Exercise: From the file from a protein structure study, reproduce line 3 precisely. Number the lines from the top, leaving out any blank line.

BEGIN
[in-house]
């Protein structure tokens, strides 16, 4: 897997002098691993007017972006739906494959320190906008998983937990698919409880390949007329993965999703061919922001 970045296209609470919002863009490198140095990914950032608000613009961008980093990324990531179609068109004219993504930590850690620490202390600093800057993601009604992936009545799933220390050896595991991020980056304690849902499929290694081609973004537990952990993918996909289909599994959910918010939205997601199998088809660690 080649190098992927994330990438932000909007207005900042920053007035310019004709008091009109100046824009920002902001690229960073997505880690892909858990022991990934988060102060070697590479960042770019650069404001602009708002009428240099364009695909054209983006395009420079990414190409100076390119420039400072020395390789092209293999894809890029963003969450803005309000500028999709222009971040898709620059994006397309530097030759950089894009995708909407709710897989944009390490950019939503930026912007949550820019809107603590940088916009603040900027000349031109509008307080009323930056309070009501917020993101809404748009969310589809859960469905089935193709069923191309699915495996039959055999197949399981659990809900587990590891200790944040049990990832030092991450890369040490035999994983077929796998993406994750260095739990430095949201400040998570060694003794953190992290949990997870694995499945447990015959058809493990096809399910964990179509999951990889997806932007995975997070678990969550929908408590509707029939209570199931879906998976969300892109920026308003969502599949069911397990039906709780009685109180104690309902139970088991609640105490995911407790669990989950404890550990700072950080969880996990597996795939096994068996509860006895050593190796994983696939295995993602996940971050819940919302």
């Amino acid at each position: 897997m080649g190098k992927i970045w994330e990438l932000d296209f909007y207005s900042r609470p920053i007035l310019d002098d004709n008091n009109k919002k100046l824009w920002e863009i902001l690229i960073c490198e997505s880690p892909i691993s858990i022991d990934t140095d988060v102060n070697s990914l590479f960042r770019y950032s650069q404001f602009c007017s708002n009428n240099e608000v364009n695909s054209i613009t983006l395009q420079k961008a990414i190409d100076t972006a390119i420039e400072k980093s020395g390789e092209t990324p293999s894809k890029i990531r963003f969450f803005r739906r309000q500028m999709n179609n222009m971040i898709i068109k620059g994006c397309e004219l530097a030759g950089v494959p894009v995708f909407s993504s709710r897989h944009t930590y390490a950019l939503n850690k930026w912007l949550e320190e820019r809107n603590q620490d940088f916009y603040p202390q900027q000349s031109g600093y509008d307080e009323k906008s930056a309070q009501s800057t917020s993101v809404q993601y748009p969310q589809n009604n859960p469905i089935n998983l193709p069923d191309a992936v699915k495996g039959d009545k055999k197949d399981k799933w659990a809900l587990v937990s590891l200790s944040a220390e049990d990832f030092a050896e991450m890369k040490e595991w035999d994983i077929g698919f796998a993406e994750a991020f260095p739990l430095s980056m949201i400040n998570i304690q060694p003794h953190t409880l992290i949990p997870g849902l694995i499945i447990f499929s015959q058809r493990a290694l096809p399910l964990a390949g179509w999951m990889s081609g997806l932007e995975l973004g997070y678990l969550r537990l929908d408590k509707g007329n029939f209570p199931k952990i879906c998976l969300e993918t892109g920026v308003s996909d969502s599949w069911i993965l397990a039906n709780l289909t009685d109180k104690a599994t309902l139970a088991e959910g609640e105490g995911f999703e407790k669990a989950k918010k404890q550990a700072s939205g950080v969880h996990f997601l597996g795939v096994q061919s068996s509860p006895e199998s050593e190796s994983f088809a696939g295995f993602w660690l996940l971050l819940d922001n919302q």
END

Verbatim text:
């Amino acid at each position: 897997m080649g190098k992927i970045w994330e990438l932000d296209f909007y207005s900042r609470p920053i007035l310019d002098d004709n008091n009109k919002k100046l824009w920002e863009i902001l690229i960073c490198e997505s880690p892909i691993s858990i022991d990934t140095d988060v102060n070697s990914l590479f960042r770019y950032s650069q404001f602009c007017s708002n009428n240099e608000v364009n695909s054209i613009t983006l395009q420079k961008a990414i190409d100076t972006a390119i420039e400072k980093s020395g390789e092209t990324p293999s894809k890029i990531r963003f969450f803005r739906r309000q500028m999709n179609n222009m971040i898709i068109k620059g994006c397309e004219l530097a030759g950089v494959p894009v995708f909407s993504s709710r897989h944009t930590y390490a950019l939503n850690k930026w912007l949550e320190e820019r809107n603590q620490d940088f916009y603040p202390q900027q000349s031109g600093y509008d307080e009323k906008s930056a309070q009501s800057t917020s993101v809404q993601y748009p969310q589809n009604n859960p469905i089935n998983l193709p069923d191309a992936v699915k495996g039959d009545k055999k197949d399981k799933w659990a809900l587990v937990s590891l200790s944040a220390e049990d990832f030092a050896e991450m890369k040490e595991w035999d994983i077929g698919f796998a993406e994750a991020f260095p739990l430095s980056m949201i400040n998570i304690q060694p003794h953190t409880l992290i949990p997870g849902l694995i499945i447990f499929s015959q058809r493990a290694l096809p399910l964990a390949g179509w999951m990889s081609g997806l932007e995975l973004g997070y678990l969550r537990l929908d408590k509707g007329n029939f209570p199931k952990i879906c998976l969300e993918t892109g920026v308003s996909d969502s599949w069911i993965l397990a039906n709780l289909t009685d109180k104690a599994t309902l139970a088991e959910g609640e105490g995911f999703e407790k669990a989950k918010k404890q550990a700072s939205g950080v969880h996990f997601l597996g795939v096994q061919s068996s509860p006895e199998s050593e190796s994983f088809a696939g295995f993602w660690l996940l971050l819940d922001n919302q």